Every ten years, America counts its population to determine where federal dollars should be spent during the next decade. The accuracy of a state’s count impacts how much of that federal pie will flow in. A bad count can cost a state millions of dollars, impacting the funding of necessary services. When America wrapped up its Census 2020 enumeration on October 15, the Census Bureau reported that 99.9% of Oklahomans had been counted, thanks to self-response and Bureau field operations… and LIBRARIES. Read on to see how Oklahoma’s public libraries helped with this year’s count.
America’s libraries were uniquely positioned in 2020 to play their most important role ever in a decennial count of the country’s residents. The U.S. Census Bureau set a high goal for the 2020 effort: 70% of Census self-responses would be online. As dependable providers of internet access, Oklahoma’s public libraries were ready and excited to help their communities get online to complete the Census and assure an accurate count.
The Oklahoma Department of Libraries launched a Census website in the fall of 2019 to help libraries and the public stay up-to-date and informed on preparation for the count. ODL appropriated federal dollars from the Institute of Museum and Library Services to support Oklahoma libraries’ efforts. The funds were used for a “Get Counted at Your Library” initiative that provided promotional materials for all public libraries. The funding also provided 16 grants to help communities target hard-to-count populations and improve Census responses. The agency held a Census Solutions workshop for libraries and literacy councils to brainstorm ideas on reaching hard-to-count groups, developing grant proposals, and identifying local partners to aid the count.
Fifty Oklahoma institutions and organizations have been awarded Digital Inclusion Grants totaling $290,000 from the Oklahoma Department of Libraries, courtesy of the Institute of Museum and Library Services and the CARES Act legislation passed by Congress.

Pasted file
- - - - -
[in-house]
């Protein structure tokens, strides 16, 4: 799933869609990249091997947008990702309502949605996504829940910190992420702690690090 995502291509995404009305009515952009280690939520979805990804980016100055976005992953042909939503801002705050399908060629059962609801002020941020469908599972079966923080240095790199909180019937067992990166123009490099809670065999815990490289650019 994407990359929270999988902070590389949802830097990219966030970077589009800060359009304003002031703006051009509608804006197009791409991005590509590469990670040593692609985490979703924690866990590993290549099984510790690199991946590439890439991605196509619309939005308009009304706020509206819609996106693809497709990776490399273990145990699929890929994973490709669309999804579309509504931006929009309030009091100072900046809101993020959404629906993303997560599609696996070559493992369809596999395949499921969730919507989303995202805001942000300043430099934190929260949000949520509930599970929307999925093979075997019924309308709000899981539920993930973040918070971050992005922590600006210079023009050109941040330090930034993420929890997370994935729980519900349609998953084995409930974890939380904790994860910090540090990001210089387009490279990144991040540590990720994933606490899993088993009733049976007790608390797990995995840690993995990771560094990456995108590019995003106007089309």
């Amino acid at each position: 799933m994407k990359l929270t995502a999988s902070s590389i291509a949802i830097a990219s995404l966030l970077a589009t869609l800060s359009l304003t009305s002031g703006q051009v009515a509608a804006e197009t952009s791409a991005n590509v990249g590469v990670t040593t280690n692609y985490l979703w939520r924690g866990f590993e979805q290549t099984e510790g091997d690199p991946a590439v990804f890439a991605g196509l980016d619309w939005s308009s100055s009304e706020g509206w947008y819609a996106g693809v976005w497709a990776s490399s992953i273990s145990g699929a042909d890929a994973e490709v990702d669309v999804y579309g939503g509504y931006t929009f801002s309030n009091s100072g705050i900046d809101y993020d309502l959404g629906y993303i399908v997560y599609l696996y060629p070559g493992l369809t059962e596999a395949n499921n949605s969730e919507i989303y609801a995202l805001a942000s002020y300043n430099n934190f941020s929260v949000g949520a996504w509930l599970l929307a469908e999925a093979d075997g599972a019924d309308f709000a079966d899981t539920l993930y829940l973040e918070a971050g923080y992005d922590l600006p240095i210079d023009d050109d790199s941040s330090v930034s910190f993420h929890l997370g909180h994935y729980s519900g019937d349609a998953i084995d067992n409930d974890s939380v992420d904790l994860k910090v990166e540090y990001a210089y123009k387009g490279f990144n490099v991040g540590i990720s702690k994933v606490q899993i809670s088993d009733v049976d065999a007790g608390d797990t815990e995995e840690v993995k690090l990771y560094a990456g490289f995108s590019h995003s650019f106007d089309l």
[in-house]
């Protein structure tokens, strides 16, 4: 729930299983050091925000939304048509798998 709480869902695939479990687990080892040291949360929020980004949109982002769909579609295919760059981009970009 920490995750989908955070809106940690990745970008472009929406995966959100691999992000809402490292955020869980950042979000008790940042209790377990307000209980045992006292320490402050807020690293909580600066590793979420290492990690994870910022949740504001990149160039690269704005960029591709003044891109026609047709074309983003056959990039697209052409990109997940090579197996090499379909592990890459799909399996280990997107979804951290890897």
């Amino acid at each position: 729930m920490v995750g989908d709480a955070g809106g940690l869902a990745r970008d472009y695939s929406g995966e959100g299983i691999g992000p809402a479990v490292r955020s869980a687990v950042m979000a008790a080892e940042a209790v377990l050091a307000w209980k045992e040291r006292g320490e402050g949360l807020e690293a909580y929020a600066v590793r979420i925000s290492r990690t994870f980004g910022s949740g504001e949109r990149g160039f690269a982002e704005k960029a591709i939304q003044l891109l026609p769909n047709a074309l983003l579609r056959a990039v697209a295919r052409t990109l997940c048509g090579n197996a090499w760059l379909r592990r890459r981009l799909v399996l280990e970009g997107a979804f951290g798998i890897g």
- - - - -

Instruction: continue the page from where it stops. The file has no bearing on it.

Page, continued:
This is the second of the CARES Act grants that ODL has awarded. The first grant addressed the health and safety needs of libraries and cultural institutions. You can see these PPE Grant recipients here. Together, the two grants provided $350,000 for COVID-19 response.
This second grant was designed to help public libraries, tribal libraries and cultural centers, adult literacy programs, and museums expand access to their digital services and enhance digital inclusion in their communities. The current pandemic has been a harsh reminder of the digital divide that exists in our state and nation, and ODL planned these CARES Act grants to help more Oklahomans access important services online.
The Oklahoma Department of Libraries has awarded 64 grants to public libraries, tribal libraries, tribal cultural centers, and museums to help the institutions purchase personal protective equipment, cleaning supplies, customer safety supplies, and other materials and equipment to help keep their staff and visitors safe during the COVID-19 Pandemic.
The funding is courtesy of the Institute of Museum and Library Services through the federal CARES Act legislation. ODL and other state libraries received funding to help libraries and cultural institutions respond to the public health crisis.
The federal directive is a means to help with safety measures in response to COVID-19 and to help institutions with digital inclusion efforts. The pandemic has thrown a spotlight on America’s digital divide. ODL is also offering a grant opportunity to help improve digital inclusion at libraries, cultural centers, and museums. The digital inclusion grantees will be announced in July.
PPE grant recipients and award amounts are listed below by Oklahoma’s U.S. Congressional Districts and then by city or town:
Every January or February, ODL Director Susan McVey and Deputy Director Vicki Sullivan head to the State Capitol Building to meet with the Oklahoma Senate and House appropriations committees to report on past agency accomplishments and to answer questions about the ODL Budget Request, which was submitted the previous October.
During the hearing, we share our successes and expenditures in a way to demonstrate the agency’s accountability to our lawmakers and the state’s taxpayers. Some of the information we put together is used by Oklahoma Library Association members for advocacy purposes as they visit with their legislators.
Later in the spring (usually in May), Director McVey heads to Washington, DC with a group of Oklahoma librarians for National Library Legislative Day to talk about library funding and policies with our U.S. Reps and Senators.